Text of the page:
Guest post by Angie Bailey
No one has to remind a cat to get plenty of rest. When kitty feels tired, she drops what she is doing, curls up and relaxes or dozes until her body feels ready to resume activity. Felines are masters at listening to subtle mental and physical cues. In a world where more is better, most humans still have a difficult time jumping off life’s treadmill and getting the rest their bodies require. Rest doesn’t always mean sleep (although sleep is very important); rest means taking both mental and physical breaks from activity.
I have always had the tendency to go-go-go and then fall into an exhaustive zombie state at the end of the day. I sometimes feel like if I don’t get everything done in a day, I am failing in some way. Sure, I usually accomplish a lot in a day, but at what cost? And who is telling me I “have” to check all the items on my to-do list? Me. I’m the one making the rules and I’m the one who gets to make moment-to-moment choices. As a longtime Type A personality, it’s been a challenge for me to loosen up a bit and consciously build downtime into my day. I feel guilty and think, “I could be doing XYZ instead of reading a book or taking a nap.” The truth is, I always feel refreshed, in a better mood and more mentally alert when I’ve chosen to break from the mad rush of the day. I am undoubtedly grateful I made the choice.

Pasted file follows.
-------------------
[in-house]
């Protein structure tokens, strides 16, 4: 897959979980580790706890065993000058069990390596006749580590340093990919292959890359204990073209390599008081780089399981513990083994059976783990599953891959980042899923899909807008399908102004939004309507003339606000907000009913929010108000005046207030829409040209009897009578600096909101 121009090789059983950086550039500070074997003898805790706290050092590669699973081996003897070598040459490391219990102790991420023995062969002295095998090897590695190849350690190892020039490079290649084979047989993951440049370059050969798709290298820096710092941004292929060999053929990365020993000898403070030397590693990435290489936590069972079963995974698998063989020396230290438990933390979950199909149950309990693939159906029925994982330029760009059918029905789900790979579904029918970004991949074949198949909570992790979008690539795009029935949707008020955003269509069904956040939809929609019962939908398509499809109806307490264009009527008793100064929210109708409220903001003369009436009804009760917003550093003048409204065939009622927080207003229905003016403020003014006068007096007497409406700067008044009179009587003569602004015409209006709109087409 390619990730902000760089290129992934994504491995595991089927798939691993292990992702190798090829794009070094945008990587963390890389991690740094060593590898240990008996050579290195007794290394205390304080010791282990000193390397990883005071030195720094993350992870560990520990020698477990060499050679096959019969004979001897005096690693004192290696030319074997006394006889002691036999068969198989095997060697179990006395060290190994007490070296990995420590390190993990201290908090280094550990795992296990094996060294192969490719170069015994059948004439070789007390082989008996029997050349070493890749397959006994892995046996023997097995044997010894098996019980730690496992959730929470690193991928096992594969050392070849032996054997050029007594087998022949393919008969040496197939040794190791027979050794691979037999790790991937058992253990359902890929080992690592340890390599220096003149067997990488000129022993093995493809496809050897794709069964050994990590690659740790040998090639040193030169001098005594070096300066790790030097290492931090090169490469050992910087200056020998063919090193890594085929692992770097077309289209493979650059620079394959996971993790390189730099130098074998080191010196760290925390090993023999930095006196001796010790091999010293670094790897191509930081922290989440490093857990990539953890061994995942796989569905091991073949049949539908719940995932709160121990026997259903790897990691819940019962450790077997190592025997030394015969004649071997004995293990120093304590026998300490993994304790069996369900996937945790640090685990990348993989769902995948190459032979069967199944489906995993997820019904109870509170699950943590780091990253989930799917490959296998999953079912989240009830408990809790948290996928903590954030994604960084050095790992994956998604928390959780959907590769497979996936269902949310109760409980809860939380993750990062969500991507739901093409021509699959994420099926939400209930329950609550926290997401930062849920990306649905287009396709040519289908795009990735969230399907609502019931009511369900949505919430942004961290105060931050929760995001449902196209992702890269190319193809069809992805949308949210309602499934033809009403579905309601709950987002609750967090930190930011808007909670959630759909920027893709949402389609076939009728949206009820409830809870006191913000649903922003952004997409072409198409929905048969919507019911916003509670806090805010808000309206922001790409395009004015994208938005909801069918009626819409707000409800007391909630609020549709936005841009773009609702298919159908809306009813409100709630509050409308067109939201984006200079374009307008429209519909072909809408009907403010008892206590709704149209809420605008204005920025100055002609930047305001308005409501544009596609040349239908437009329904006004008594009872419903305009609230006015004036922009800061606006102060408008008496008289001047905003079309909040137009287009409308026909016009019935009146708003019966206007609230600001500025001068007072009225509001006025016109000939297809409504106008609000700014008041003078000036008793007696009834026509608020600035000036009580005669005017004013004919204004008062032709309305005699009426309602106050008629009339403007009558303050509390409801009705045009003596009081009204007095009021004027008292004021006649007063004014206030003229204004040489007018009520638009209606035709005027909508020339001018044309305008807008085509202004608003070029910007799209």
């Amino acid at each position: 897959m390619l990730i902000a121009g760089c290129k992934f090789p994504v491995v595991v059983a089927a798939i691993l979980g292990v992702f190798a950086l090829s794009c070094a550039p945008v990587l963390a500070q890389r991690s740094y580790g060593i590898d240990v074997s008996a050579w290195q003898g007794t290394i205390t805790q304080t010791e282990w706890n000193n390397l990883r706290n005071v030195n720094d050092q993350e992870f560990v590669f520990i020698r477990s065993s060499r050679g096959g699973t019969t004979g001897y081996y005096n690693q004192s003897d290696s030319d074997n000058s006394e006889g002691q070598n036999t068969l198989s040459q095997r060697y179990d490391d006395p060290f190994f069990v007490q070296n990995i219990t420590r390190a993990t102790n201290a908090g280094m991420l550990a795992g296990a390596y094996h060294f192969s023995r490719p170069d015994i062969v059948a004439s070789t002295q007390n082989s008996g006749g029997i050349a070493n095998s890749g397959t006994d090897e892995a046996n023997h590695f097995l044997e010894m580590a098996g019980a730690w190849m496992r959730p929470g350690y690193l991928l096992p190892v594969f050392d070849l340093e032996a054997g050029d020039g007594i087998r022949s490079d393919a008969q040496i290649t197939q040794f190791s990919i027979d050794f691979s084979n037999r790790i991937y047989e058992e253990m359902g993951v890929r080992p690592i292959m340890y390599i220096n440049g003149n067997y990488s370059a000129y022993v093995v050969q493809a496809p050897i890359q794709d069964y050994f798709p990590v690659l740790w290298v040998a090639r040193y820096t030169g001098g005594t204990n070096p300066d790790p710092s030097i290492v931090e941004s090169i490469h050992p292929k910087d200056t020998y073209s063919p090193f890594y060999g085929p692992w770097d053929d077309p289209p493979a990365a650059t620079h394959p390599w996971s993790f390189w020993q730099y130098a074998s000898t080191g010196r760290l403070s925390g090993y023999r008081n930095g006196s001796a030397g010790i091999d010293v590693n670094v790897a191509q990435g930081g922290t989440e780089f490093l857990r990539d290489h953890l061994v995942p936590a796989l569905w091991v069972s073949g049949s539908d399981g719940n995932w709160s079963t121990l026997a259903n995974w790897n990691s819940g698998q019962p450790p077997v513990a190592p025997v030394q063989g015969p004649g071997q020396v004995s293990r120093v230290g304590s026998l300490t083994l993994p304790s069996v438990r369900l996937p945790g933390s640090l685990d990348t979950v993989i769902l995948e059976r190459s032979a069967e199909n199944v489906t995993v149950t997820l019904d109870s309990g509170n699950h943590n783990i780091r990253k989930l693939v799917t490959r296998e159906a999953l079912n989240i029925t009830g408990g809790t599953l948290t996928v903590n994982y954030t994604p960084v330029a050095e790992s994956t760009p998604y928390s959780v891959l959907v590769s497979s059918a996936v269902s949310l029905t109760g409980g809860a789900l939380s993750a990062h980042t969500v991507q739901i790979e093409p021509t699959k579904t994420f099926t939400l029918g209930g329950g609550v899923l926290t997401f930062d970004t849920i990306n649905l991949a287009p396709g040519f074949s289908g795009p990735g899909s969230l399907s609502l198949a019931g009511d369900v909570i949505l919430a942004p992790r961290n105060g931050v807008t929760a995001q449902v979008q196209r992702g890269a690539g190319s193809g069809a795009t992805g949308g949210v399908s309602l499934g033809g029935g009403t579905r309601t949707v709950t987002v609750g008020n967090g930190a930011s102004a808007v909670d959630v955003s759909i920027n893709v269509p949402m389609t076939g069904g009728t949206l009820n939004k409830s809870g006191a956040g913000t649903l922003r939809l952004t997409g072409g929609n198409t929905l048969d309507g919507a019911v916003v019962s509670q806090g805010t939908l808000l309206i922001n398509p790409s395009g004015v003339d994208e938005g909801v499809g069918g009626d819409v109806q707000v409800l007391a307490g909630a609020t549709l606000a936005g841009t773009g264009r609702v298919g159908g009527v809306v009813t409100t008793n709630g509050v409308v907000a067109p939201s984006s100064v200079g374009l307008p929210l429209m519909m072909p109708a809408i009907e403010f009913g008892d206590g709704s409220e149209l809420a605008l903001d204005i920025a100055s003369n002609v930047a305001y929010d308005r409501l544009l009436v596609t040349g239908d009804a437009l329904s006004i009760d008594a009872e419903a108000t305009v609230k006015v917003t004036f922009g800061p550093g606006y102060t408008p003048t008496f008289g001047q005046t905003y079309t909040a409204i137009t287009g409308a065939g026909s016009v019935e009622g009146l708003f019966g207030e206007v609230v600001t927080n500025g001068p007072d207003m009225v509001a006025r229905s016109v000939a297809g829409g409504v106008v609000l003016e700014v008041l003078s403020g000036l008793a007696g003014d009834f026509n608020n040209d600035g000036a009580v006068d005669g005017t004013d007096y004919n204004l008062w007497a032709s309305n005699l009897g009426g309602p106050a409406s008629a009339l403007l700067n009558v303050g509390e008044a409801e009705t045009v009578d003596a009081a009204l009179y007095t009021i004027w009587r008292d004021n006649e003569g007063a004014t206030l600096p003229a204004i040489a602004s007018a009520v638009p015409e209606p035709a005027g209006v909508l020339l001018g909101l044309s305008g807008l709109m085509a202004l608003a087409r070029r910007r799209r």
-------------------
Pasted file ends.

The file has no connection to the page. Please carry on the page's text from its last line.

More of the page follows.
Cats don’t even have to think, “Should I stop birdwatching and take a nap?” Continue Reading
Unease, anxiety, tension, stress, worry are caused by too much future,
and not enough presence. – Eckhart Tolle.
I’ve previously shared some simple steps to stop worrying. As with so many other things, my cats have been my greatest teachers when it comes to living in the moment, and when you do that, it’s pretty much impossible to worry. I try to listen to them whenever I find myself sliding back into my old worry habits, but when I find that I can’t break the worry cycle, then I know that there’s something else going on. And usually, that means that worry has escalated into anxiety.
Anxiety is worry’s ugly cousin. While worry happens in the thinking part of your brain, anxiety comes from the limbic system, which is responsible for our emotions. While worry and anxiety are closely related, it’s usually a little easier to short-circuit worry. Worry is centered around something specific, whereas anxiety is a more generalized feeling of unease.Continue Reading
Stress, whether physiological or emotional, is the root cause of illness for humans as well as pets. We may wonder, as we look at our feline charges sleeping the day away on the sofa, what in the world could possibly cause them to be stressed out?